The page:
4. List and explain the four elements of self-defense. Are there any exceptions to any of these elements? If so, explain. Use examples!
The defense of self-defense is a defense to certain criminal law charges (for example assault, manslaughter, or murder), as we are all allowed to use physical force to protect ourselves from injury, damages, or death.14
The four elements of self-defense are “(1) an unprovoked attack, (2) which threatens imminent injury or death, and (3) an objectively reasonable degree of force, used in response to (4) an objectively reasonable fear of injury or death.”15
Yes, there are exceptions to the elements. For example, there are two exceptions to the unprovoked attack rule. In one of those exceptions, if I am the defendant, and you punch me and then attack you with a knife, shoot a gun at you, and then fire my bazooka, it doesn’t matter that your attack on me was unprovoked, since my response to your unprovoked attack was not proportional to your attack on me. My use of excessive force (and in this case, deadly force) in the retaliation renders the unprovoked attack element moot. Deadly force is any force that could cause human death, such as my firing of my gun and bazooka. Even if I don’t kill with the gunshot or bazooka shot, those were acts of deadly force because those shots could have killed someone.
Another exception to the unprovoked attack comes when one of the parties retreats or can retreat. This is a complicated element of the law that is handled differently by different jurisdictions, but in general, even in an unprovoked attack on me, I have a common law duty to retreat if possible in most jurisdictions.16 Some jurisdictions have a stand-your-ground doctrine that allows me to use even deadly force to protect myself in an unprovoked attack.17
Another exception to an element to the defense of self-defense is the required element of imminent injury or death. Case law has shown that battered wives can use force in self-defense even with no imminent threat of harm.18
Self-defense can be a perfect defense to a crime, resulting in acquittal, or it can be imperfect,19 resulting in the conviction of a lesser crime and/or a lesser sentencing for that crime, such as when murder is dropped to manslaughter. Self-defense can justify otherwise illegal conduct.20 Self-defense is a statutory defense in the majority of jurisdictions.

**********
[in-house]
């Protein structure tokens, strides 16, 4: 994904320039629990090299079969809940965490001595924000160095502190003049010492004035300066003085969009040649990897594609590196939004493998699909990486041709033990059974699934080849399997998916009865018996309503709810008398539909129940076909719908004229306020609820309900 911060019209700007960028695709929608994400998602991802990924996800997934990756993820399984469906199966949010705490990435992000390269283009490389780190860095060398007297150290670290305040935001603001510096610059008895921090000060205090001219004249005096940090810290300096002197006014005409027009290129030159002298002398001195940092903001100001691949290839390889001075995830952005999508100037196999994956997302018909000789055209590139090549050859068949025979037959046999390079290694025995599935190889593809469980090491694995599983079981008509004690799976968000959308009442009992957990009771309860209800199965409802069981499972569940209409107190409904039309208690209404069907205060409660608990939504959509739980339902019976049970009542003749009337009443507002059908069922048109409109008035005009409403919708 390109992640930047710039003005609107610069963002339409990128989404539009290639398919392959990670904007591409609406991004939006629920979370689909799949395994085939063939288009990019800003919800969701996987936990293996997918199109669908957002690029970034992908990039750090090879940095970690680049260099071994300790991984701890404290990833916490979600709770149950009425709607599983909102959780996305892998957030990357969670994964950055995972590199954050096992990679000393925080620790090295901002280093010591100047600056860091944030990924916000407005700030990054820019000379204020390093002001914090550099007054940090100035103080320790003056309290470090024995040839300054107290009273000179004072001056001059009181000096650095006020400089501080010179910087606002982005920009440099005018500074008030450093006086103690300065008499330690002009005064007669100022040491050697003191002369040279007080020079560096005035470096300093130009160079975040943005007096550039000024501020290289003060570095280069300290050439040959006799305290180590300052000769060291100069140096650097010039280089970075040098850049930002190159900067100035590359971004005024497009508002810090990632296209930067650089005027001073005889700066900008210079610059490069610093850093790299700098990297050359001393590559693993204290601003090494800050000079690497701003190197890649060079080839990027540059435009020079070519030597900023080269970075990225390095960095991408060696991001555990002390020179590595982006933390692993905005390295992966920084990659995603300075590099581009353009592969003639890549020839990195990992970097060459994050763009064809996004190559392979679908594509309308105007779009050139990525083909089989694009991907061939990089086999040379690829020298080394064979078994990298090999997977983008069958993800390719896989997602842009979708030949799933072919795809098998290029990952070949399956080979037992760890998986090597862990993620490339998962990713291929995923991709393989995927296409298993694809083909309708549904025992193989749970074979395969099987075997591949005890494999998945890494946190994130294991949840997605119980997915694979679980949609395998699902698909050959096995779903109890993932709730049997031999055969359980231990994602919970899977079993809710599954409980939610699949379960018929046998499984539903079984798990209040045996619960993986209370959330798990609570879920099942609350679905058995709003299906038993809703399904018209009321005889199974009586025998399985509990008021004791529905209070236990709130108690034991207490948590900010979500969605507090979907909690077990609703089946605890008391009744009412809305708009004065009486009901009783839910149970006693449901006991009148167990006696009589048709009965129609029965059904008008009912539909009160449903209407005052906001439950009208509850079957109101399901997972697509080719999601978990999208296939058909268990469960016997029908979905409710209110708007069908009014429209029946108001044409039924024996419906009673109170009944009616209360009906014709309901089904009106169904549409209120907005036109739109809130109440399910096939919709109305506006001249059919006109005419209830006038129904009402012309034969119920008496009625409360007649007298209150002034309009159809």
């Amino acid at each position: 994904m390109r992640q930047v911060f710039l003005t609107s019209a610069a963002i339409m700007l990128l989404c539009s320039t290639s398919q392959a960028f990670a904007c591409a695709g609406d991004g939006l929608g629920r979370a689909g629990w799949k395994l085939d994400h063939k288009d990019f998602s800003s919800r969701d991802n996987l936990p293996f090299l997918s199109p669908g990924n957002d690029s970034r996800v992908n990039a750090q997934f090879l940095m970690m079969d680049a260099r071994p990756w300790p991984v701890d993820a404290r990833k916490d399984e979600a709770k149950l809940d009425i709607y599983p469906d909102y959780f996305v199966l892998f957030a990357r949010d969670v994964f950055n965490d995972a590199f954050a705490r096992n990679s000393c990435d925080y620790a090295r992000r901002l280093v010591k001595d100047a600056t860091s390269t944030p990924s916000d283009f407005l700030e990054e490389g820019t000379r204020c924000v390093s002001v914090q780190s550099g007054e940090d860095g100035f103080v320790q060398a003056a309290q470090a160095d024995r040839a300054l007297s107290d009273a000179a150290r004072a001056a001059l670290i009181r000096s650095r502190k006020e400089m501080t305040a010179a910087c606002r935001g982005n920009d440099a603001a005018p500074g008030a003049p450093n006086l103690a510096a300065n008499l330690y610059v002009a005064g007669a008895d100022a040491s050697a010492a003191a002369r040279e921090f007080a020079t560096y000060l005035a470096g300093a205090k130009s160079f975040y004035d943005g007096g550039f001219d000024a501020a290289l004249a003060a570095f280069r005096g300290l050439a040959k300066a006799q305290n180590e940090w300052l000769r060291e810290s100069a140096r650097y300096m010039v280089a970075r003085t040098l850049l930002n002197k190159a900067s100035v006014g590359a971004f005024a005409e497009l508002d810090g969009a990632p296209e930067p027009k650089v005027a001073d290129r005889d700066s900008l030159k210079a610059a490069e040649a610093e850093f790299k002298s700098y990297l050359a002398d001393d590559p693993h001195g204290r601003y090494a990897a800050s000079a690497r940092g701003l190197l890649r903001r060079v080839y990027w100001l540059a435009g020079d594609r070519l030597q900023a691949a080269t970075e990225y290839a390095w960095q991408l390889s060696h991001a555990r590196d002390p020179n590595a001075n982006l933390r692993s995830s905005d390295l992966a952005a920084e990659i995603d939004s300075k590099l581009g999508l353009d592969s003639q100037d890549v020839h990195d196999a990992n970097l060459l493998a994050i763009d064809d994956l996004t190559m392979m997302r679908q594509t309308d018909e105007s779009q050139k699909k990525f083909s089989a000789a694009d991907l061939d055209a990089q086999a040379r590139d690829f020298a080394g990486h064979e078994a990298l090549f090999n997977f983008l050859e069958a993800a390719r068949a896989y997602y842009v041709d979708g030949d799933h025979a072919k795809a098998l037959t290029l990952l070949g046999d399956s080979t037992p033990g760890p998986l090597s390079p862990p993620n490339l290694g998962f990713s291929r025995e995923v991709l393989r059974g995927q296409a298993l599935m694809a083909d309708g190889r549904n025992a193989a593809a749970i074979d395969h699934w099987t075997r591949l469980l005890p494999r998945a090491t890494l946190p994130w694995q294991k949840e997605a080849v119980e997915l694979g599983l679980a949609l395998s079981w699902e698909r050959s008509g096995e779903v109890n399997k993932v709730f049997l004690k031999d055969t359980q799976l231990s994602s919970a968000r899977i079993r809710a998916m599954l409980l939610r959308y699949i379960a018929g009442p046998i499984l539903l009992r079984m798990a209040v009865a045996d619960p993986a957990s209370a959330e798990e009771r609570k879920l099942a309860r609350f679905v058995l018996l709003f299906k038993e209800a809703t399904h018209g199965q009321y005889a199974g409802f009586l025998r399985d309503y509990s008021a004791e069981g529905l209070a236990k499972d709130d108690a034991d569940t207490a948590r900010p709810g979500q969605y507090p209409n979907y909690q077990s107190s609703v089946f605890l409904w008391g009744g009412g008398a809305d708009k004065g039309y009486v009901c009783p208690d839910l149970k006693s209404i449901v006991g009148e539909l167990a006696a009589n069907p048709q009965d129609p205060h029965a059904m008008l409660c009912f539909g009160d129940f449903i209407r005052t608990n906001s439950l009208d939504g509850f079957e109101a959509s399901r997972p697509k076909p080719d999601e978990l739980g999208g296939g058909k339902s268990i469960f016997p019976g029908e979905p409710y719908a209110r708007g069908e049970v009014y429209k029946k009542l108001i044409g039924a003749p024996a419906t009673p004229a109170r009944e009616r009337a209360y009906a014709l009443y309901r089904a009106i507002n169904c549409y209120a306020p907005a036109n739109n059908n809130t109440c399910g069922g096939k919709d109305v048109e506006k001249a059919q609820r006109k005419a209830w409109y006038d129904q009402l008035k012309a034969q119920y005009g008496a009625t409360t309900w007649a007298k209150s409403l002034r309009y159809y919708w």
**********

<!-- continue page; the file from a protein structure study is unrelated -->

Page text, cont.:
When deadly force is used in self-defense, some jurisdictions have extra requirements. In fact, in some jurisdictions, when an initial attack is done without deadly force, the defendant cannot respond with deadly force.21 However, in other jurisdictions, a defendant can even protect property with deadly force.22
1 Tate, M. (2014). Criminal law and procedure: an overview. Thousand Oaks, CA: Sage Publications.
2 Samaha, J. (2015). Criminal law. St. Paul: West Publications.
3 Elies, V. S. (2012). Part 3 Defences, 10 Mistake of Fact and Law. Individual Criminal Responsibility in International Law. doi:10.1093/acprof:oso/9780199560363.003.0010
4 Dix, G. E. (2002). Criminal law. Chicago: Gilbert Law Summaries.
5 Samaha, J. (2015). Criminal law. St. Paul: West Publications.
6 Hall, L., & Seligman, S. J. (1941). Mistake of Law and Mens Rea. The University of Chicago Law Review, 8(4), 641. doi:10.2307/1597117
7 Samaha, J. (2015). Criminal law. St. Paul: West Publications.
8 Dubber, M. D. (2015). An introduction to the Model Penal Code. New York: Oxford University Press.
9 Stimson, F. J. (2012). Law of the federal and state constitutions of the united states. Los Angeles: Hardpress Publishing, p. 115.
10 The Presumption Of Innocence In Criminal Cases, 3 Wash. & Lee L. Rev. 82 (1941), http://scholarlycommons.law.wlu.edu/wlulr/vol3/iss1/6
11 Barton L. Ingraham, The Right of Silence, the Presumption of Innocence, the Burden of Proof, and a Modest Proposal: A Reply to O’Reilly, 86 J. Crim. L. & Criminology 559 (1996). Retrieved on December 25th, 2017 from https://scholarlycommons.law.northwestern.edu/jclc/vol86/iss2/10.
12 Second decennial edition of the American digest: a complete digest of all reported cases from 1906 to 1916. (1917). St. Paul: West Pub. Co.
13 The Presumption Of Innocence In Criminal Cases, 3 Wash. & Lee L. Rev. 82 (1941), http://scholarlycommons.law.wlu.edu/wlulr/vol3/iss1/6
14 Samaha, J. (2015). Criminal law. St. Paul: West Publications.
15 Storm, L. M. (2015). Criminal Law by Storm. Morrisville, NC: Lulu Press, Inc., p. 166.
16 Alexander, L. (2016). Recipe for a Theory of Self-Defense. The Ethics of Self-Defense, 20-50. doi:10.1093/acprof:oso/9780190206086.003.0002
17 Guettabi, M., & Munasib, A. (2017). Stand Your Ground laws, homicides and gun deaths. Regional Studies, 1-11. doi:10.1080/00343404.2017.1371846
18 Ching, B. (2014). Mirandizing Terrorism Suspects? The Public Safety Exception, the Rescue Doctrine, and Implicit Analogies to Self-Defense, Defense of Others, and Battered Woman Syndrome. SSRN Electronic Journal. doi:10.2139/ssrn.2489725
19 Dix, G. E. (2002). Criminal law. Chicago: Gilbert Law Summaries.
20 Samaha, J. (2015). Criminal law. St. Paul: West Publications.
22 The Use of Deadly Force in the Protection of Property under the Model Penal Code. (1959). Columbia Law Review, 59(8), 1212. doi:10.2307/1120032